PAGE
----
Calligraphy was introduced to Japan between the 6th and 7th centuries from China, along with methods for making paper, brushes (fude) and ink (sumi). Since then, it has evolved independently along with the original Japanese syllabary (kana), the addition of which resulted in the Japanese form of calligraphy known as shodo.
Calligraphy is intended to focus the spirit and express one’s inner heart through variations in writing styles. Even within similar types of letter forms, differences are born due to the strength, suppleness and thickness of line, and works of calligraphy are appreciated in terms of the condition of the text, how the brush is carried, shades of ink, and the beauty of the entire composition.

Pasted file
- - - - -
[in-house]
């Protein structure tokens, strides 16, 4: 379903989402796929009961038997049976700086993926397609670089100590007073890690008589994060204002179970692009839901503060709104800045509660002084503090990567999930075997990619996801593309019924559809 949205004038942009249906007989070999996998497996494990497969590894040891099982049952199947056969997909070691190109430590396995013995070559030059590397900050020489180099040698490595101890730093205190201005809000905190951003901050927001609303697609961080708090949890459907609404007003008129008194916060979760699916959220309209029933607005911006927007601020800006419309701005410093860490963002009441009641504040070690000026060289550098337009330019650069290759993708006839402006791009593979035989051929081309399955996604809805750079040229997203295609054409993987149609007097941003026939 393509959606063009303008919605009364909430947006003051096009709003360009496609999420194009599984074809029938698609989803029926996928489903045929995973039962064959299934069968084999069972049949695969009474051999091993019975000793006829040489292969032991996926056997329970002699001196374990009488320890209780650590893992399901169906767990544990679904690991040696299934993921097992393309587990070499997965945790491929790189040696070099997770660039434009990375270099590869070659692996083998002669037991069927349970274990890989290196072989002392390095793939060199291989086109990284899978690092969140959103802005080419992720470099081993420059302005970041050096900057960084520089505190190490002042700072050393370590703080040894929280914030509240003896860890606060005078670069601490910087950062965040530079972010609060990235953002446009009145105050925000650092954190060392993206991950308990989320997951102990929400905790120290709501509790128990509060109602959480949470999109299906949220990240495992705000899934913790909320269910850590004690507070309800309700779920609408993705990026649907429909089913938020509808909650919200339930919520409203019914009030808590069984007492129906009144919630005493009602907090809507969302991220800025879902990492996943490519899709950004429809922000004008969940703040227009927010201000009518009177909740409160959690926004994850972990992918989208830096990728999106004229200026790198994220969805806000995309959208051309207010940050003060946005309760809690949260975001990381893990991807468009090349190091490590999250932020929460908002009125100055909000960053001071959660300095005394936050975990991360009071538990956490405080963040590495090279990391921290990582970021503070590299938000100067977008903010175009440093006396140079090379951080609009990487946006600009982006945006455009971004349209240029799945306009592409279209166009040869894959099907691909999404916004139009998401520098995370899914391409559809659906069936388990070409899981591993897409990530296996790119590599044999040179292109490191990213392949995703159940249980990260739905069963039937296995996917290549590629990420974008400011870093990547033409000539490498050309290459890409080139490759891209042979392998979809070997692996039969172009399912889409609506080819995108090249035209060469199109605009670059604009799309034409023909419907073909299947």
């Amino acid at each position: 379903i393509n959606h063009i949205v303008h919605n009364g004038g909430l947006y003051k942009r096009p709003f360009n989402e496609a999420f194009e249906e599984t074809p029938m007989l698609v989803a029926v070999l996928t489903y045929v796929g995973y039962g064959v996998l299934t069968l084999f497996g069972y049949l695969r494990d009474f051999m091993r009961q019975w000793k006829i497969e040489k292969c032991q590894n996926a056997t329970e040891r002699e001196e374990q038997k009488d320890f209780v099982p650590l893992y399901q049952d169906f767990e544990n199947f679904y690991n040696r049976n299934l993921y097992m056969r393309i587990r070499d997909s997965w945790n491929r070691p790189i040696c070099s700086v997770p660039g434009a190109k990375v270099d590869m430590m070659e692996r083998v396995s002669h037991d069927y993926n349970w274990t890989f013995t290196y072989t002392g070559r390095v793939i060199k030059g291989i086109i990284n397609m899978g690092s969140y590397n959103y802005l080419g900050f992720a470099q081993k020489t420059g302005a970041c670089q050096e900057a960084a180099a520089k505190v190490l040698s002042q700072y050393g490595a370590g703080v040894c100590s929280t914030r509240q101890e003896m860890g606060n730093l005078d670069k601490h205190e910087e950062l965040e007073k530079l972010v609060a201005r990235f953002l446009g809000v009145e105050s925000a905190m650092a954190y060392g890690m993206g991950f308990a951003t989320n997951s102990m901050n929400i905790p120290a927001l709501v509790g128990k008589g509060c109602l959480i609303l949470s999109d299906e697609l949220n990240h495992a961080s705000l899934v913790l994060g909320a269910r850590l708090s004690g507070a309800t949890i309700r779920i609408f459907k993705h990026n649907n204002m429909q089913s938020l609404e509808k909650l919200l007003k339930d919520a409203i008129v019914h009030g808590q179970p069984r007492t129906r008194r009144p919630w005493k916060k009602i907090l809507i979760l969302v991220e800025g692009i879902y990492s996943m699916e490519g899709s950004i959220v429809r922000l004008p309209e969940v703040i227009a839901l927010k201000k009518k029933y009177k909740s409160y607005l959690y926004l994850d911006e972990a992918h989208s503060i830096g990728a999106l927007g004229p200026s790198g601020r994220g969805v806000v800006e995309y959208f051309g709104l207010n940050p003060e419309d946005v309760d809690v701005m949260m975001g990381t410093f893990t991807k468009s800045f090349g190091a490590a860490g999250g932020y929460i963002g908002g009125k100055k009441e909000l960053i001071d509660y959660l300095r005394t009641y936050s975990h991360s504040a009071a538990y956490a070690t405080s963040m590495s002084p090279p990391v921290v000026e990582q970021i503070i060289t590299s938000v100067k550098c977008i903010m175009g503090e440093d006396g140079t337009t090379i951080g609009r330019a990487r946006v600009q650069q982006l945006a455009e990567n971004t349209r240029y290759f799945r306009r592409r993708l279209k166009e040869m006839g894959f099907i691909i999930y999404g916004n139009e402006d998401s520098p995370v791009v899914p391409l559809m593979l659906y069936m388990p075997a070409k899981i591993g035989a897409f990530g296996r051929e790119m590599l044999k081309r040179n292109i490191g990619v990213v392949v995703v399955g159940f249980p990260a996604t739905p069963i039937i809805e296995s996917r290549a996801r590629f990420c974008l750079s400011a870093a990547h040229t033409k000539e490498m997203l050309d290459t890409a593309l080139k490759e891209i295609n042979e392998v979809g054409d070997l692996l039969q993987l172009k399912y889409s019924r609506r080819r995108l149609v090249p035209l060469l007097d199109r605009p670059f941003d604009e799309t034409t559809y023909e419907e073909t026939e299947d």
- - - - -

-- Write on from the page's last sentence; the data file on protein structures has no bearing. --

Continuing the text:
Using brushes of different sizes depending on the intended text, smelling the unique aroma of ink, and forming the letters on traditional Japanese paper (washi), one can sense the beauty and spiritual power of Japanese calligraphy.